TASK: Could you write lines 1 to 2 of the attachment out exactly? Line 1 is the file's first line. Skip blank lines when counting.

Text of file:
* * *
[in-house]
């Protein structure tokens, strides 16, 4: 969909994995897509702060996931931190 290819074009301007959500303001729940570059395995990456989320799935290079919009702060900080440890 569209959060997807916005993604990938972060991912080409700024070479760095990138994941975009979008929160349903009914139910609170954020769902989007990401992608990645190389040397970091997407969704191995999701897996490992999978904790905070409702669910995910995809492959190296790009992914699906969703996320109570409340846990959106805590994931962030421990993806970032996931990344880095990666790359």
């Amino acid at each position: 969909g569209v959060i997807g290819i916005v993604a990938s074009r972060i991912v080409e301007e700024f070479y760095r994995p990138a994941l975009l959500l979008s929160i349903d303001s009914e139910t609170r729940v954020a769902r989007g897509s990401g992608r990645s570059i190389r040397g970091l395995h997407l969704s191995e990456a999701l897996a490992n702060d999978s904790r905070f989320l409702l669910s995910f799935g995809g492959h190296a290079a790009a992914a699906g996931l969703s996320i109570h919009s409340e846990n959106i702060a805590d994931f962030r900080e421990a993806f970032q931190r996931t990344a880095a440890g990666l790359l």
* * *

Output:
[in-house]
């Protein structure tokens, strides 16, 4: 969909994995897509702060996931931190 290819074009301007959500303001729940570059395995990456989320799935290079919009702060900080440890 569209959060997807916005993604990938972060991912080409700024070479760095990138994941975009979008929160349903009914139910609170954020769902989007990401992608990645190389040397970091997407969704191995999701897996490992999978904790905070409702669910995910995809492959190296790009992914699906969703996320109570409340846990959106805590994931962030421990993806970032996931990344880095990666790359």